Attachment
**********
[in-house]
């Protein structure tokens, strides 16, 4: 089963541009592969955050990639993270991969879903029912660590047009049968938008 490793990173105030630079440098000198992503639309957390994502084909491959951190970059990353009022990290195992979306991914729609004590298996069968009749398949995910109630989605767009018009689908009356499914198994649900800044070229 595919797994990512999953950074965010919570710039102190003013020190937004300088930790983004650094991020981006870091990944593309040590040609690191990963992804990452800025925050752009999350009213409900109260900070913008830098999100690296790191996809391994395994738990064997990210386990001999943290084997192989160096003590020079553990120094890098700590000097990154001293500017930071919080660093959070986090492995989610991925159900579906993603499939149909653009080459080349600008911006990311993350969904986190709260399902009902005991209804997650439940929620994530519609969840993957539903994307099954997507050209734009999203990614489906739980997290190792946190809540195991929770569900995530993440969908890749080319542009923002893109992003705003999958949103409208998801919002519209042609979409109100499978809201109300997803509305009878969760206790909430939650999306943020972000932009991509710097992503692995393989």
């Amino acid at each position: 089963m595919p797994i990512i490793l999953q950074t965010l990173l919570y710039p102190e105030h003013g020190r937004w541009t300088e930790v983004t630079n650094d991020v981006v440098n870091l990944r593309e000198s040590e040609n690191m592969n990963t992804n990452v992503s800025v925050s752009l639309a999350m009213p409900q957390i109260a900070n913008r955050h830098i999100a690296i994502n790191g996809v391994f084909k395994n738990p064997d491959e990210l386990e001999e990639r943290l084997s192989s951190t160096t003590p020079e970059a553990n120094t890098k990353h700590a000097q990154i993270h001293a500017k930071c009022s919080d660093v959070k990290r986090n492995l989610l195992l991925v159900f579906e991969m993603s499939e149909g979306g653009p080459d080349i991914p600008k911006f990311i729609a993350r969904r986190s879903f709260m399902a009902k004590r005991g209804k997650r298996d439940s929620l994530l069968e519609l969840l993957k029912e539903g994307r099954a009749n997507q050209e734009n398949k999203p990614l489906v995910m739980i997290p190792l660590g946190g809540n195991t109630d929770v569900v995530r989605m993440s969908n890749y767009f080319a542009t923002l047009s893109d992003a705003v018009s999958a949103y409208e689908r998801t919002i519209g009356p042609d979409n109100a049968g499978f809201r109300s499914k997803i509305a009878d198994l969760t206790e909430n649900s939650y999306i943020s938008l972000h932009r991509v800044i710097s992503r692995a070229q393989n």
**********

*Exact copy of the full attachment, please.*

[in-house]
């Protein structure tokens, strides 16, 4: 089963541009592969955050990639993270991969879903029912660590047009049968938008 490793990173105030630079440098000198992503639309957390994502084909491959951190970059990353009022990290195992979306991914729609004590298996069968009749398949995910109630989605767009018009689908009356499914198994649900800044070229 595919797994990512999953950074965010919570710039102190003013020190937004300088930790983004650094991020981006870091990944593309040590040609690191990963992804990452800025925050752009999350009213409900109260900070913008830098999100690296790191996809391994395994738990064997990210386990001999943290084997192989160096003590020079553990120094890098700590000097990154001293500017930071919080660093959070986090492995989610991925159900579906993603499939149909653009080459080349600008911006990311993350969904986190709260399902009902005991209804997650439940929620994530519609969840993957539903994307099954997507050209734009999203990614489906739980997290190792946190809540195991929770569900995530993440969908890749080319542009923002893109992003705003999958949103409208998801919002519209042609979409109100499978809201109300997803509305009878969760206790909430939650999306943020972000932009991509710097992503692995393989």
């Amino acid at each position: 089963m595919p797994i990512i490793l999953q950074t965010l990173l919570y710039p102190e105030h003013g020190r937004w541009t300088e930790v983004t630079n650094d991020v981006v440098n870091l990944r593309e000198s040590e040609n690191m592969n990963t992804n990452v992503s800025v925050s752009l639309a999350m009213p409900q957390i109260a900070n913008r955050h830098i999100a690296i994502n790191g996809v391994f084909k395994n738990p064997d491959e990210l386990e001999e990639r943290l084997s192989s951190t160096t003590p020079e970059a553990n120094t890098k990353h700590a000097q990154i993270h001293a500017k930071c009022s919080d660093v959070k990290r986090n492995l989610l195992l991925v159900f579906e991969m993603s499939e149909g979306g653009p080459d080349i991914p600008k911006f990311i729609a993350r969904r986190s879903f709260m399902a009902k004590r005991g209804k997650r298996d439940s929620l994530l069968e519609l969840l993957k029912e539903g994307r099954a009749n997507q050209e734009n398949k999203p990614l489906v995910m739980i997290p190792l660590g946190g809540n195991t109630d929770v569900v995530r989605m993440s969908n890749y767009f080319a542009t923002l047009s893109d992003a705003v018009s999958a949103y409208e689908r998801t919002i519209g009356p042609d979409n109100a049968g499978f809201r109300s499914k997803i509305a009878d198994l969760t206790e909430n649900s939650y999306i943020s938008l972000h932009r991509v800044i710097s992503r692995a070229q393989n």